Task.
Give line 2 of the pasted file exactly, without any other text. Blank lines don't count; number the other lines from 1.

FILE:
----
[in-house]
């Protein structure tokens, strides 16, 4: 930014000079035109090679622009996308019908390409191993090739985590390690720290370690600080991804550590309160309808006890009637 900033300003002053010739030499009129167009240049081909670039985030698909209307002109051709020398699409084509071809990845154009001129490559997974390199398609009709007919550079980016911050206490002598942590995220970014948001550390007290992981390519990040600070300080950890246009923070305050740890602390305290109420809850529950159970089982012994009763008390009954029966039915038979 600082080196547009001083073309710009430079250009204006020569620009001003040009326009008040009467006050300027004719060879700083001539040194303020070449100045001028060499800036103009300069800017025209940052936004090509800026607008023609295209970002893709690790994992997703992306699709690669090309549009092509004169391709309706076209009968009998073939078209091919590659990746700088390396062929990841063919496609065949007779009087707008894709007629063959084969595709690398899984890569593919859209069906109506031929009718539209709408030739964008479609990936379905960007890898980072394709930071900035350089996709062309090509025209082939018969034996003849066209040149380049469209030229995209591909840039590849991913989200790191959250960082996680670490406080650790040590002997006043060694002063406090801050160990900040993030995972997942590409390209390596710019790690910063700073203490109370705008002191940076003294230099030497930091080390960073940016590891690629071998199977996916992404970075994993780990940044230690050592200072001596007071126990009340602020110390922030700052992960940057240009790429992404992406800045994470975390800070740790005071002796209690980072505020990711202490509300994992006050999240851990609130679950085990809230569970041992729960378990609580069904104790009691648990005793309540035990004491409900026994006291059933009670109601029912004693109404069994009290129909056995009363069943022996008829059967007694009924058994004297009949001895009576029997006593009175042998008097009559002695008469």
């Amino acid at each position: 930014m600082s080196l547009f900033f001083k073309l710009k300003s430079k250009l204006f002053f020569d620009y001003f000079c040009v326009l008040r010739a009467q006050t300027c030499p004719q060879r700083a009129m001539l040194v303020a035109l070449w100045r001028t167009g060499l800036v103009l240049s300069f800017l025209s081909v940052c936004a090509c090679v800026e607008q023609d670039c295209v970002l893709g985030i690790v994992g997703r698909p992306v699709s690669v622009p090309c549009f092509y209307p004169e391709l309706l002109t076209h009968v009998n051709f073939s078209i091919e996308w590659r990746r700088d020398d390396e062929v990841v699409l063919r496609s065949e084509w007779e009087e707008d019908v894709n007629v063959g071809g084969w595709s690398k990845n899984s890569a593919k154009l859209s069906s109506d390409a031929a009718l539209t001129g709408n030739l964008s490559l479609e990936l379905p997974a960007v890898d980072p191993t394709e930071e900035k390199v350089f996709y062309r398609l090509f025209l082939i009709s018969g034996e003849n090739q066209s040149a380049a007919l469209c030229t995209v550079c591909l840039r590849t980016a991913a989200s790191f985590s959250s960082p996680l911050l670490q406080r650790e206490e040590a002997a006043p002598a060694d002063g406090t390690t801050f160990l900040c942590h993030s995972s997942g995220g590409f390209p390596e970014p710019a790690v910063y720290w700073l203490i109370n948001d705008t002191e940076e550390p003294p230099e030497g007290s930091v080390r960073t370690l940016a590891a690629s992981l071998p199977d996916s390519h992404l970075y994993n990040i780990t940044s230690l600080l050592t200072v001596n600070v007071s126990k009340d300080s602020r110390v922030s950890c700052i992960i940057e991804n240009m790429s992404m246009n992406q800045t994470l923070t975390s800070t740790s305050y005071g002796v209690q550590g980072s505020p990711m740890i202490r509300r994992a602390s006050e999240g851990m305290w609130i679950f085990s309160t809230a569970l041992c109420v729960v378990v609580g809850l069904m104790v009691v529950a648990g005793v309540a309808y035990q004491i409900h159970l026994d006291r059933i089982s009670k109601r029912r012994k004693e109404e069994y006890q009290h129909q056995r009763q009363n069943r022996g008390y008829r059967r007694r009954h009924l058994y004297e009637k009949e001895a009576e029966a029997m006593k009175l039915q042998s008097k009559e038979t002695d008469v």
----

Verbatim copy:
């Protein structure tokens, strides 16, 4: 930014000079035109090679622009996308019908390409191993090739985590390690720290370690600080991804550590309160309808006890009637 900033300003002053010739030499009129167009240049081909670039985030698909209307002109051709020398699409084509071809990845154009001129490559997974390199398609009709007919550079980016911050206490002598942590995220970014948001550390007290992981390519990040600070300080950890246009923070305050740890602390305290109420809850529950159970089982012994009763008390009954029966039915038979 600082080196547009001083073309710009430079250009204006020569620009001003040009326009008040009467006050300027004719060879700083001539040194303020070449100045001028060499800036103009300069800017025209940052936004090509800026607008023609295209970002893709690790994992997703992306699709690669090309549009092509004169391709309706076209009968009998073939078209091919590659990746700088390396062929990841063919496609065949007779009087707008894709007629063959084969595709690398899984890569593919859209069906109506031929009718539209709408030739964008479609990936379905960007890898980072394709930071900035350089996709062309090509025209082939018969034996003849066209040149380049469209030229995209591909840039590849991913989200790191959250960082996680670490406080650790040590002997006043060694002063406090801050160990900040993030995972997942590409390209390596710019790690910063700073203490109370705008002191940076003294230099030497930091080390960073940016590891690629071998199977996916992404970075994993780990940044230690050592200072001596007071126990009340602020110390922030700052992960940057240009790429992404992406800045994470975390800070740790005071002796209690980072505020990711202490509300994992006050999240851990609130679950085990809230569970041992729960378990609580069904104790009691648990005793309540035990004491409900026994006291059933009670109601029912004693109404069994009290129909056995009363069943022996008829059967007694009924058994004297009949001895009576029997006593009175042998008097009559002695008469």